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Zimbabwe fight back after letting Bangladesh off the hook

Bangladesh – 468 all out in 126 overs (Mahmudullah 150*, Liton Das 95, Ahmed Taskin 75; Blessing Muzarabani 4/94, Donald Tiripano 2/58, Victor Nyauchi 2/92)

Zimbabwe – 114-1 in 41 overs (Milton Shumba 41, Brendan Taylor 37*, Takudzwanashe Kaitano 33*; Shakib Al Hasan 1/43)

Day 2 – Stumps: Zimbabwe trail by 354 runs

Zimbabwe’s rookie opening batsmen, Milton Shumba and Takudzwanashe Kaitano, did their country proud today with a fine opening partnership of 61 in the face of a huge Bangladesh total of 468 on day two of the one-off Ispahani Test match, powered by Toffee, at Harare Sports Club.

Although Shumba was out for 41, Kaitano and Brendan Taylor took the score safely to a very encouraging 114 for one wicket.

The main highlight of the day, though, was the massive ninth-wicket partnership by Mahmudullah and Taskin Ahmed that has given the tourists a big advantage.

Only three wickets fell during the whole day, a remarkable occurrence.

Bangladesh began the day on 294 for eight wickets, with Mahmudullah on 54 and Taskin 13.

The match was in the balance, and it was important for Zimbabwe to finish off the Bangladesh innings quickly, but they were unable to do so.

The first ball of the day was bowled by Victor Nyauchi, a fine delivery that beat the edge of Mahmudullah’s bat.

However, Nyauchi and Blessing Muzarabani did not immediately fall into consistent accuracy and the 300 was soon on the board.

With the score on 339, Richard Ngarava produced a fine ball that took the edge of Taskin’s bat, giving a chance to Shumba at second slip, but he was unable to hold it.

The century partnership came up, and the batsmen grew more confident and aggressive as the century partnership was passed.

Mahmudullah reached his fifth Test century off 195 balls with two successive fours off Roy Kaia, and was soon followed by Taskin’s first Test fifty off 69 balls.

Then came the team’s 400, the first time Bangladesh have reached that total in Zimbabwe.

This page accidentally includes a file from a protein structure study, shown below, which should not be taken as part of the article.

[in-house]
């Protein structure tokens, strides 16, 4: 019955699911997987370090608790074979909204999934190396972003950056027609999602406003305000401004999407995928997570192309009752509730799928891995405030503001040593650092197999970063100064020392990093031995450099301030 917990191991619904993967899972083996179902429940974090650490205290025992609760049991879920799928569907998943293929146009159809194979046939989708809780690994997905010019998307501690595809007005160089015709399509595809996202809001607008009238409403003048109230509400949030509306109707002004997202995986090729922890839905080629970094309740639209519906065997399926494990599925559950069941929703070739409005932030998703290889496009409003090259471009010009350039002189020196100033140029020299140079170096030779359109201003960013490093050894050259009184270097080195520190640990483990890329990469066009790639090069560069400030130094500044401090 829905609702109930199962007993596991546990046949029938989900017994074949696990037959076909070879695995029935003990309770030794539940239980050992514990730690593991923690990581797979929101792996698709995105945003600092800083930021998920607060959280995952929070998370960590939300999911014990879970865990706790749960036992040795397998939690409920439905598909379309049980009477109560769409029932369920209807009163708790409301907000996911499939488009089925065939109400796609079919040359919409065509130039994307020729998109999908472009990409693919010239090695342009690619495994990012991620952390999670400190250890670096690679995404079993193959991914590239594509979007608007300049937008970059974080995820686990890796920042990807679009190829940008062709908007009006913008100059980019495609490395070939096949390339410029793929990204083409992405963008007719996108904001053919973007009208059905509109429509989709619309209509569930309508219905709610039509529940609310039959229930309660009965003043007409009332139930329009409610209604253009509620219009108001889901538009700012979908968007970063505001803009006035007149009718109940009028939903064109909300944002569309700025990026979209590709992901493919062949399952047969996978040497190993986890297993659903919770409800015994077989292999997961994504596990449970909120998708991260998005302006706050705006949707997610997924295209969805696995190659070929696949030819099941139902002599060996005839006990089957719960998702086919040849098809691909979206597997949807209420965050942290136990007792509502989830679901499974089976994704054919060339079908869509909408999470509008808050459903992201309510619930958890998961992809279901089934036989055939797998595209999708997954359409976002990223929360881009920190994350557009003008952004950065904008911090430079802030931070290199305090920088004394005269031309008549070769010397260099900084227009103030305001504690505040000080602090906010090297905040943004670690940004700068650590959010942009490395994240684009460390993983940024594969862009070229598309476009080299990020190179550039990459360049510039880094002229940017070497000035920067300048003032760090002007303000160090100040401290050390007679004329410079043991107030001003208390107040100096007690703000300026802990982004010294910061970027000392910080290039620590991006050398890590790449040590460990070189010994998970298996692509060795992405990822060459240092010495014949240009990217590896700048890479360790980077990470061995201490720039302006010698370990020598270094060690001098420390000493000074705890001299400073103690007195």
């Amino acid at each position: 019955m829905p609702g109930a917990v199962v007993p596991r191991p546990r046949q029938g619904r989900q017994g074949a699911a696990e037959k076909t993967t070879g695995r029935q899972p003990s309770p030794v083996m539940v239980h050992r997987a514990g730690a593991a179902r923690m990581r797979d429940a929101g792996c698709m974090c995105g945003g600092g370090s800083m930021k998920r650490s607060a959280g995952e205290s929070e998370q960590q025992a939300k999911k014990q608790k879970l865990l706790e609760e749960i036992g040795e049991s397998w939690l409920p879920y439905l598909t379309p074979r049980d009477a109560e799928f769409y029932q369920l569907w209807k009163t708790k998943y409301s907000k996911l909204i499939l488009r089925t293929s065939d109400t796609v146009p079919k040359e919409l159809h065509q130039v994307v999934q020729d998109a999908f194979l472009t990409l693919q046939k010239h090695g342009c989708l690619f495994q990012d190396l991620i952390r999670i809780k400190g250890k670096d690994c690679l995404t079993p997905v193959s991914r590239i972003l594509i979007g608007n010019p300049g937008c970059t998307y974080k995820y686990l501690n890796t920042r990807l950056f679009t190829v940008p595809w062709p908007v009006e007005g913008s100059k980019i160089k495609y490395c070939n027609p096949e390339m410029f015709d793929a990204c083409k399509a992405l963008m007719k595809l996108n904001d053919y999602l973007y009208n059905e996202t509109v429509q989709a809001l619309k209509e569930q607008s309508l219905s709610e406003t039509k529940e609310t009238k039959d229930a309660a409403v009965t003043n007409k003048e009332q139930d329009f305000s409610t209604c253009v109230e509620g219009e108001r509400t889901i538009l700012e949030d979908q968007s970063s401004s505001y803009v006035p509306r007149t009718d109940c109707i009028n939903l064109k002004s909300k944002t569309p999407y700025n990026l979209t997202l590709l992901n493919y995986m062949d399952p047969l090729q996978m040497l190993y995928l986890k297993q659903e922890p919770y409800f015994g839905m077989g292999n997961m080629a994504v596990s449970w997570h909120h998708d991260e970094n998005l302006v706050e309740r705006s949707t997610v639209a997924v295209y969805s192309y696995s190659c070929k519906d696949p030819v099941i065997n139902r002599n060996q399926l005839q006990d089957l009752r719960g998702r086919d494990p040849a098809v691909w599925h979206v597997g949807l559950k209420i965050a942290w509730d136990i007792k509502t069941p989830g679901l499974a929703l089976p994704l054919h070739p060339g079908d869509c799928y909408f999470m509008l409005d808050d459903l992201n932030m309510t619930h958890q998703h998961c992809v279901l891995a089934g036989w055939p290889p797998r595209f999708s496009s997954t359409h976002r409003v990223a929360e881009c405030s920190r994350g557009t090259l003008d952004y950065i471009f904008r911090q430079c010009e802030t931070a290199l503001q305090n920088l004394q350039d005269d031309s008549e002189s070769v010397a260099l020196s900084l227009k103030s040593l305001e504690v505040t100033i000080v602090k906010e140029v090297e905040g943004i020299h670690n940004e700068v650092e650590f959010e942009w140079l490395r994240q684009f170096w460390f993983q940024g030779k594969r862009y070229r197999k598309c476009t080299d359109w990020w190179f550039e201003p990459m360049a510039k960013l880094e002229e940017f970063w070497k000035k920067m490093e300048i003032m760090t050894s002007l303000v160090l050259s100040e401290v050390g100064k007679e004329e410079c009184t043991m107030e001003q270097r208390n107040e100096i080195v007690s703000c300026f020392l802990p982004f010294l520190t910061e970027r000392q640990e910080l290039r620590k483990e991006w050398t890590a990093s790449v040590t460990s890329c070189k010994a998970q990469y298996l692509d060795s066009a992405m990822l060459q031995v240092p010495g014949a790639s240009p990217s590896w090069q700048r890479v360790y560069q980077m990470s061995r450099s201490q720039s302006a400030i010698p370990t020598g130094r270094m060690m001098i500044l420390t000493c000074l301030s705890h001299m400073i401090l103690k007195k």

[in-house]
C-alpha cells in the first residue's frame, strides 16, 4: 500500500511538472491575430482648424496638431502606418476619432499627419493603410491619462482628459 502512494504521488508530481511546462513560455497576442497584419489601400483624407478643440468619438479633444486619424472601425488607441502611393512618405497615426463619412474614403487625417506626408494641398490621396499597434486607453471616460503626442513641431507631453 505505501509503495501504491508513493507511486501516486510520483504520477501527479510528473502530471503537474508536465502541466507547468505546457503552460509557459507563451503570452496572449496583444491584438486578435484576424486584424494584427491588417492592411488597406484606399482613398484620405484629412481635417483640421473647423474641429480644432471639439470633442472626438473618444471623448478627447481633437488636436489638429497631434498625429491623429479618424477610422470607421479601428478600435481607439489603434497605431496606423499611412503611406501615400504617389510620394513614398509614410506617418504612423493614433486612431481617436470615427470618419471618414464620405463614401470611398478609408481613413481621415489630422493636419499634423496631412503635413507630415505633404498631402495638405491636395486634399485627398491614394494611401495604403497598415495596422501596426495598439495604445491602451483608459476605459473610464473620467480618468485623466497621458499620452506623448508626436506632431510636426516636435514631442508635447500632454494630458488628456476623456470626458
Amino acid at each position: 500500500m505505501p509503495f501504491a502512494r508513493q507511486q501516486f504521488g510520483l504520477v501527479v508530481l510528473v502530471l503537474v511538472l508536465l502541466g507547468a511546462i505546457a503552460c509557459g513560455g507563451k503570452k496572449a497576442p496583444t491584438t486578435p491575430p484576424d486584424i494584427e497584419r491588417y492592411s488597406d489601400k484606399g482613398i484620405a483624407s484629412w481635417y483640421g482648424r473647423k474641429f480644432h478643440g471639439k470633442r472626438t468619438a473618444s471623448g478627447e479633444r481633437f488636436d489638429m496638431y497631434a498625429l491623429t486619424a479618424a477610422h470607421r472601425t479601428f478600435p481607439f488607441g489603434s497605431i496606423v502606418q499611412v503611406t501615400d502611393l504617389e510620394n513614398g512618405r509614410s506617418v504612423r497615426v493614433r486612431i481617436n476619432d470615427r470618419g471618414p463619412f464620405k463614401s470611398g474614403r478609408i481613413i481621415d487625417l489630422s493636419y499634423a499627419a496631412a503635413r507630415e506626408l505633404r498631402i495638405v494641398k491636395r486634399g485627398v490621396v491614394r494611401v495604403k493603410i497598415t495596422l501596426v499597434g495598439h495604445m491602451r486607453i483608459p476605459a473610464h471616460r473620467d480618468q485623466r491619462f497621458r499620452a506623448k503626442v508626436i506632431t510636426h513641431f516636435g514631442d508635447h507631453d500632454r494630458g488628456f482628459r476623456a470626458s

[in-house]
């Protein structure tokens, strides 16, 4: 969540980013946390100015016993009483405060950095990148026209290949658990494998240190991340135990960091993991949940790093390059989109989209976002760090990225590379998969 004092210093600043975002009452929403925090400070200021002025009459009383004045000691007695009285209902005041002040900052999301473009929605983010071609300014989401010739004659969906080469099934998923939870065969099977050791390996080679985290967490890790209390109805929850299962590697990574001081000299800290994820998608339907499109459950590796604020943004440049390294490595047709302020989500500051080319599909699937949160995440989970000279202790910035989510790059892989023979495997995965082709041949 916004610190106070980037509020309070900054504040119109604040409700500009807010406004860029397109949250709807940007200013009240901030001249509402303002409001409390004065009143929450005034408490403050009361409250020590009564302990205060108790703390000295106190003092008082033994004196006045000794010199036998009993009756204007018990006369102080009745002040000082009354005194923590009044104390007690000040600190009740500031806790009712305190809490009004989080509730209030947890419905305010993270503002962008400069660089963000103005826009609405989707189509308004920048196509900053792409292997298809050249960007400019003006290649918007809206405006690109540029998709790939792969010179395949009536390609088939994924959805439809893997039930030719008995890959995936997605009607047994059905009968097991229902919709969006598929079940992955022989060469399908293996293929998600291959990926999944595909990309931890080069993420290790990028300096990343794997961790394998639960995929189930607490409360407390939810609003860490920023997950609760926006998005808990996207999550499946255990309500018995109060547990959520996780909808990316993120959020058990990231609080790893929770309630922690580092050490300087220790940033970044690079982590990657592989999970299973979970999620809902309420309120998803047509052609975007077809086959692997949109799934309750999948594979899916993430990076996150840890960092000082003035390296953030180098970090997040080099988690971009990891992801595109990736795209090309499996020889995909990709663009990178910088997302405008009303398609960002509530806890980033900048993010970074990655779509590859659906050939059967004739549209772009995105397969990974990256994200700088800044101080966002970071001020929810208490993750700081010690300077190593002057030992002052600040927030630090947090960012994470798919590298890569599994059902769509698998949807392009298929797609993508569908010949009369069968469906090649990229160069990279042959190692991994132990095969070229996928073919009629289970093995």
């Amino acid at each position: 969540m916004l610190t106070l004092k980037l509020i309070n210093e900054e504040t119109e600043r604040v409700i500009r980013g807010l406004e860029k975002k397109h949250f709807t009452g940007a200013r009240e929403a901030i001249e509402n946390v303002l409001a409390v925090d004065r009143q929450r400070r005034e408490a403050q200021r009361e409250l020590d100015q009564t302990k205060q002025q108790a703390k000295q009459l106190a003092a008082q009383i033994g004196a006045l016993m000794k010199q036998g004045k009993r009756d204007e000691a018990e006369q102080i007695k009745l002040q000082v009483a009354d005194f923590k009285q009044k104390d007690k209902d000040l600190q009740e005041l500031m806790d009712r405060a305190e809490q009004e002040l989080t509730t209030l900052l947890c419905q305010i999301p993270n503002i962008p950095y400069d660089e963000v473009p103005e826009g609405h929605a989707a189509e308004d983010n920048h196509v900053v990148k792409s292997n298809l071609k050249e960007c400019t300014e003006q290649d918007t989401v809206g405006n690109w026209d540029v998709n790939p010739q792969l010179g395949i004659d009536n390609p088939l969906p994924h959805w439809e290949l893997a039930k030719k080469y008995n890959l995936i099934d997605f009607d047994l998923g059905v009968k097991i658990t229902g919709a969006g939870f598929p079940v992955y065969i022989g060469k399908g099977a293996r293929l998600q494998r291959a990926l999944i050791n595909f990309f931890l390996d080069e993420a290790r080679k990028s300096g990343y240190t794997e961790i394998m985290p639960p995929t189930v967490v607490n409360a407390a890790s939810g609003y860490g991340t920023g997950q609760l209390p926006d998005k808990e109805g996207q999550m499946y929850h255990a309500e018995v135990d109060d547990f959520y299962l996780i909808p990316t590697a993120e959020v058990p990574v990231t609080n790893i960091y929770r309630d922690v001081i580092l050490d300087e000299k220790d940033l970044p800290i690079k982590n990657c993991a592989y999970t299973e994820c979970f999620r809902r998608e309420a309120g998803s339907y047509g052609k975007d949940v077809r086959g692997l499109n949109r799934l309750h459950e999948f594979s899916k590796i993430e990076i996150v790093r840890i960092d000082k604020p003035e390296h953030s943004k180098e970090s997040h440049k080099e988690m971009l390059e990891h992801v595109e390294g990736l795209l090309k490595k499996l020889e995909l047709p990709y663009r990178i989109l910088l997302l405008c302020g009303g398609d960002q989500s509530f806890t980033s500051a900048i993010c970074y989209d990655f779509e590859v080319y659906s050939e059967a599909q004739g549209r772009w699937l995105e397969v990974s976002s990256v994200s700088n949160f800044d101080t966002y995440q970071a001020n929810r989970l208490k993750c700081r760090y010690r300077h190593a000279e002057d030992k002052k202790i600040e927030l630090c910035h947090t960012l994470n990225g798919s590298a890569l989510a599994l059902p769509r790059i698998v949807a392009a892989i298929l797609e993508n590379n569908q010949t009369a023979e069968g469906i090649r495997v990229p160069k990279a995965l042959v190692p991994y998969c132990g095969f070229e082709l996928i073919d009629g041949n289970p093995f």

At lunch the pair were still together at 404 for eight wickets, with Mahmudullah on 112 and Taskin 52.

After the break they continued to build the innings, although on 425 they had a bad misunderstanding over a single, and Zimbabwe missed the chance to run out Taskin.

The huge partnership finally came to an end on 461, after the pair had put on 191 altogether.

Taskin, after playing a wise game for so long, had a huge slog at a ball from Shumba and was comprehensively bowled to end his remarkable innings of 75 off 134 balls, with 11 fours.

This was the second-highest ninth-wicket partnership in Test match history, just behind the 195 scored by Mark Boucher and Pat Symcox of South Africa against Pakistan at Johannesburg in 1997/98.

The last man, Ebadot Hossain, did not last long, and the innings came to an end at 468 as he was trapped lbw by Muzarabani.

Mahmudullah succeeded in reaching exactly 150, a great innings that lasted 278 balls and contained a six and 17 fours.

Muzarabani finished with the best bowling figures of four for 94, while there were two wickets each for Donald Tiripano and Nyauchi.

An early tea break was taken between the innings.

Zimbabwe began their innings with Shumba, in his third Test match, and Kaitano, on his début, against the bowling of Taskin and Hossain.

At first they were both naturally cautious, and Shumba was the first to find his confidence, and just before the afternoon drinks he actually hit four fours off five consecutive balls he received, two each off Hossain and the left-arm spinner Shakib Al Hasan.

The fast bowler Taskin, though, after his long innings still had energy left to bowl a fine accurate opening spell of eight overs, off which the batsmen scored only two runs.

Shumba was particularly adept at sweeping the spinners, which he did successfully time and again, but this stroke in the end brought about his downfall.

He had made 41 of the opening partnership of 61 when he fatally missed a sweep against Shakib and was out lbw.

Kaitano in the meantime was playing a quiet sensible innings in support, showing good determination and temperament, being on 18 at that stage, and he was now joined by Taylor.

Despite the proximity of the close of play, Taylor began his innings assertively, scoring his first 10 runs off 10 balls and hammering the spinners for three fours.

His aggression gave Kaitano the confidence to play a few more strokes too, and by the close they had taken Zimbabwe to a promising score of 114 for one wicket, with Kaitano on 33 and Taylor 37.

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